Establishing an understanding with your employees can help alleviate potential misunderstandings that could evolve into legal disputes. With an employee handbook, you can document each worker’s knowledge of policies and procedures that govern your business as well as applicable state, local and federal laws.
If you have a business and have hired or are planning to hire employees, these are the most important aspects of your employee handbook.
Required legal provisions
Certain information must appear in your employee handbook to comply with federal and state law. Employers in New York state must purchase workers’ compensation insurance and should include information about how this program works in the case of a workplace injury. You should also include information about federal fair hiring and discrimination laws. New York has a paid family leave policy that goes above and beyond the federal Family and Medical Leave Act, and your handbook should detail these provisions.
Clauses in your handbook should indicate that the information does not constitute a contract but does serve as the main document detailing company policies. You should also note that these policies are subject to change. Include an acknowledgment page with a space for the employee to sign and date indicating that he or she received and reviewed the employee handbook.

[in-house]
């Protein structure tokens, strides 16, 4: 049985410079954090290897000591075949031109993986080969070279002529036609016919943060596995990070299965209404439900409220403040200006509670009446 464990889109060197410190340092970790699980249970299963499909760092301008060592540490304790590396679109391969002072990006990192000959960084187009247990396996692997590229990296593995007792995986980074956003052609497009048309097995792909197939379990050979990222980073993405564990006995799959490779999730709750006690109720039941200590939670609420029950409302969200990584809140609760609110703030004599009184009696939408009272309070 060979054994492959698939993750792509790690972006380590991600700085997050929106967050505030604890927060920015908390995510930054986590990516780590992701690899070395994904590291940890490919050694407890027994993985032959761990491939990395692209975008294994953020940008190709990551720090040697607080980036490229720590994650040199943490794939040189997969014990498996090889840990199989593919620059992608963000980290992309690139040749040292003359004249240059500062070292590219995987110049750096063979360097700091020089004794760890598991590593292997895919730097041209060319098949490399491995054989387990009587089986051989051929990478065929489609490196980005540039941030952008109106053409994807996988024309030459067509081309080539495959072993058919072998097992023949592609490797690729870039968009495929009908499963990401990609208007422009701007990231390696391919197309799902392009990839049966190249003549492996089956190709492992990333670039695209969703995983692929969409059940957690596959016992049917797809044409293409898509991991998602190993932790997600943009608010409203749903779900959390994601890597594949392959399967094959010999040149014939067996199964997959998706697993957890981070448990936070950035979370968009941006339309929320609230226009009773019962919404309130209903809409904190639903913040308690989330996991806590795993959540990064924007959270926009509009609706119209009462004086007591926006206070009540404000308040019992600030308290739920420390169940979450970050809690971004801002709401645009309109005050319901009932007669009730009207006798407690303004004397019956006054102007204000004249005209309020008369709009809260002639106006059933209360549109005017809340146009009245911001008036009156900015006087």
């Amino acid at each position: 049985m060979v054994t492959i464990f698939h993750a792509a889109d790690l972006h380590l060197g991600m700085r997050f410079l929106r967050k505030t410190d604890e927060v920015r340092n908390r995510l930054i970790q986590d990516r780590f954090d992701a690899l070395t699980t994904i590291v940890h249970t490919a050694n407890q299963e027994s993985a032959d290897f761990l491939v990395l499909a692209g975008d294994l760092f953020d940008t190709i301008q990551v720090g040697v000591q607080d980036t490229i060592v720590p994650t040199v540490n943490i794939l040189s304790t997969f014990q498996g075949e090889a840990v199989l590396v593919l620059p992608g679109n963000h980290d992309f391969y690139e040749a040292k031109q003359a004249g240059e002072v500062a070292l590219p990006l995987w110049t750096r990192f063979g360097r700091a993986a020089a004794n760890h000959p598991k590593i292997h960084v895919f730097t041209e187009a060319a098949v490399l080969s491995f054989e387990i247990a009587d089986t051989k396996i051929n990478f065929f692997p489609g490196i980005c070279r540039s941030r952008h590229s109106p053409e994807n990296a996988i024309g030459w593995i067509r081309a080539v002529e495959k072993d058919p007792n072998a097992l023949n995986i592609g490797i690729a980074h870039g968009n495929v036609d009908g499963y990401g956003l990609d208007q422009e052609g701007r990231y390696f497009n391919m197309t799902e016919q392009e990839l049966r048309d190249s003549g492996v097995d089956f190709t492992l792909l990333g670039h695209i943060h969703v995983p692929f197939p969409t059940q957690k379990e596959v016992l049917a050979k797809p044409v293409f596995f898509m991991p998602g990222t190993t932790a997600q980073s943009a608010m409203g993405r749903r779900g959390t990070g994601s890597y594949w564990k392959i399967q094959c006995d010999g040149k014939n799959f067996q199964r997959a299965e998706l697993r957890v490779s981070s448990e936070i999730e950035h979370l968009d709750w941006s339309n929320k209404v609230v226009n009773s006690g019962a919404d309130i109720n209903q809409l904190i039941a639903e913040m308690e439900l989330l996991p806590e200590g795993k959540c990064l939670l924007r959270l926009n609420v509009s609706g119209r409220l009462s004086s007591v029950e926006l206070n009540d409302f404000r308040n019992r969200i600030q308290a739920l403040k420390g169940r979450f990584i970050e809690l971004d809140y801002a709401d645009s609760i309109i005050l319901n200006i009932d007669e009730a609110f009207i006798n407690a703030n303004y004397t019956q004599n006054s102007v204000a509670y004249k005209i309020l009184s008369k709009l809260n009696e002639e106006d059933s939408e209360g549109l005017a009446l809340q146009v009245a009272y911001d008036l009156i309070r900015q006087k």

Explain how employees can earn and use paid time off, as well as how they should schedule vacation days. Include information about paid company holidays and additional compensation for working on holidays, if applicable. This section should also cover sick leave, military spouse leave, and other forms of paid and unpaid time off.
Pay and benefits
Although the handbook does not state the employee pay rate, it does indicate how often he or she will receive a paycheck. This section should also detail standard work hours, established pay grade structure, direct deposit information, bonuses and stock options, and any other relevant information about employee compensation and benefits.
A careful legal review can ensure that your handbook is comprehensive. Publishing this information can help shield your company from costly claims.